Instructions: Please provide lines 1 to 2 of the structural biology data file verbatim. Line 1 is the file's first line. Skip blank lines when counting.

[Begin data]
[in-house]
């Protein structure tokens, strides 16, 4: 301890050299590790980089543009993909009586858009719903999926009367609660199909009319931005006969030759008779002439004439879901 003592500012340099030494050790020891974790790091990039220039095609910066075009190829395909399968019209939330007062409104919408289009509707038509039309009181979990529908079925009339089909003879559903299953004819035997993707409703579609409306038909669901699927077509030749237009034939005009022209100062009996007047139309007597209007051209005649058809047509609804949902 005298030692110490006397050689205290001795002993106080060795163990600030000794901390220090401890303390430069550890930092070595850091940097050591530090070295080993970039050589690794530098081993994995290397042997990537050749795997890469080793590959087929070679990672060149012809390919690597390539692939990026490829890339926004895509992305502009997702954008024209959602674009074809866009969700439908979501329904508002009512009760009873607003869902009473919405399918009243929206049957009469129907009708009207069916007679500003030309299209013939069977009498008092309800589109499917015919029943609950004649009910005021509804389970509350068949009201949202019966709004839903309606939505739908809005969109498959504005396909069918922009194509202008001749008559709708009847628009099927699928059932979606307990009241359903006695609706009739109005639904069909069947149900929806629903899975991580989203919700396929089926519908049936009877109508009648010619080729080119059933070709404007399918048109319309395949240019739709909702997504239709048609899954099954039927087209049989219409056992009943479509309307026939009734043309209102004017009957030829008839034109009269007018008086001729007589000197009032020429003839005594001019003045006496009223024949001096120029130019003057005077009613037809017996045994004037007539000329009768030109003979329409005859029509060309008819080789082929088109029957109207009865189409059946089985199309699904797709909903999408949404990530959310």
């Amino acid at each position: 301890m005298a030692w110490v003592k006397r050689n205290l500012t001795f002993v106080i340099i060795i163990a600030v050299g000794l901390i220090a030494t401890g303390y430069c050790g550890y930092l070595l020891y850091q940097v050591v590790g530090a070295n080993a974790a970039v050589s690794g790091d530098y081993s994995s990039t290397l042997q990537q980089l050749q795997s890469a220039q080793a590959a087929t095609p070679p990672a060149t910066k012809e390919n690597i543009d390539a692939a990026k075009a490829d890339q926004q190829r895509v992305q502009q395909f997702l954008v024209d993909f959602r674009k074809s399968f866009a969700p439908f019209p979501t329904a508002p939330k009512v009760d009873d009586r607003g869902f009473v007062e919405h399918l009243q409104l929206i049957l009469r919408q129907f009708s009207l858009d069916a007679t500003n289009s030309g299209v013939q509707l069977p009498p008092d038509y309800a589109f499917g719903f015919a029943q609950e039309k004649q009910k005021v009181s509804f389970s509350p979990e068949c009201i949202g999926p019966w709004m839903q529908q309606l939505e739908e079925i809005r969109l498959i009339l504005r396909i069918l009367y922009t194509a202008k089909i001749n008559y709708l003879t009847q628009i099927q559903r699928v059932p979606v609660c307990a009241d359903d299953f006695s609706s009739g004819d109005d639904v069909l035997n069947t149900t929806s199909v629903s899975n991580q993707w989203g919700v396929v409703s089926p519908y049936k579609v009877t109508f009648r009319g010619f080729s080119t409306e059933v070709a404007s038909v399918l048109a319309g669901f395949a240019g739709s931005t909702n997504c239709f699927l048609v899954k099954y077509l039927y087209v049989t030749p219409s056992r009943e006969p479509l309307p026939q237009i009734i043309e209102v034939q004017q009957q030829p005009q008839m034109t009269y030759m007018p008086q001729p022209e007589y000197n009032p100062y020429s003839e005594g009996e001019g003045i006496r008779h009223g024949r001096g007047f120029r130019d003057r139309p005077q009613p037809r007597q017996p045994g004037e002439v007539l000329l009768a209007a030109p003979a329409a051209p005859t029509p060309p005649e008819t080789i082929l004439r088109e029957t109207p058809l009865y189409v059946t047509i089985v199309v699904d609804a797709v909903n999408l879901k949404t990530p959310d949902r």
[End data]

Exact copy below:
[in-house]
């Protein structure tokens, strides 16, 4: 301890050299590790980089543009993909009586858009719903999926009367609660199909009319931005006969030759008779002439004439879901 003592500012340099030494050790020891974790790091990039220039095609910066075009190829395909399968019209939330007062409104919408289009509707038509039309009181979990529908079925009339089909003879559903299953004819035997993707409703579609409306038909669901699927077509030749237009034939005009022209100062009996007047139309007597209007051209005649058809047509609804949902 005298030692110490006397050689205290001795002993106080060795163990600030000794901390220090401890303390430069550890930092070595850091940097050591530090070295080993970039050589690794530098081993994995290397042997990537050749795997890469080793590959087929070679990672060149012809390919690597390539692939990026490829890339926004895509992305502009997702954008024209959602674009074809866009969700439908979501329904508002009512009760009873607003869902009473919405399918009243929206049957009469129907009708009207069916007679500003030309299209013939069977009498008092309800589109499917015919029943609950004649009910005021509804389970509350068949009201949202019966709004839903309606939505739908809005969109498959504005396909069918922009194509202008001749008559709708009847628009099927699928059932979606307990009241359903006695609706009739109005639904069909069947149900929806629903899975991580989203919700396929089926519908049936009877109508009648010619080729080119059933070709404007399918048109319309395949240019739709909702997504239709048609899954099954039927087209049989219409056992009943479509309307026939009734043309209102004017009957030829008839034109009269007018008086001729007589000197009032020429003839005594001019003045006496009223024949001096120029130019003057005077009613037809017996045994004037007539000329009768030109003979329409005859029509060309008819080789082929088109029957109207009865189409059946089985199309699904797709909903999408949404990530959310």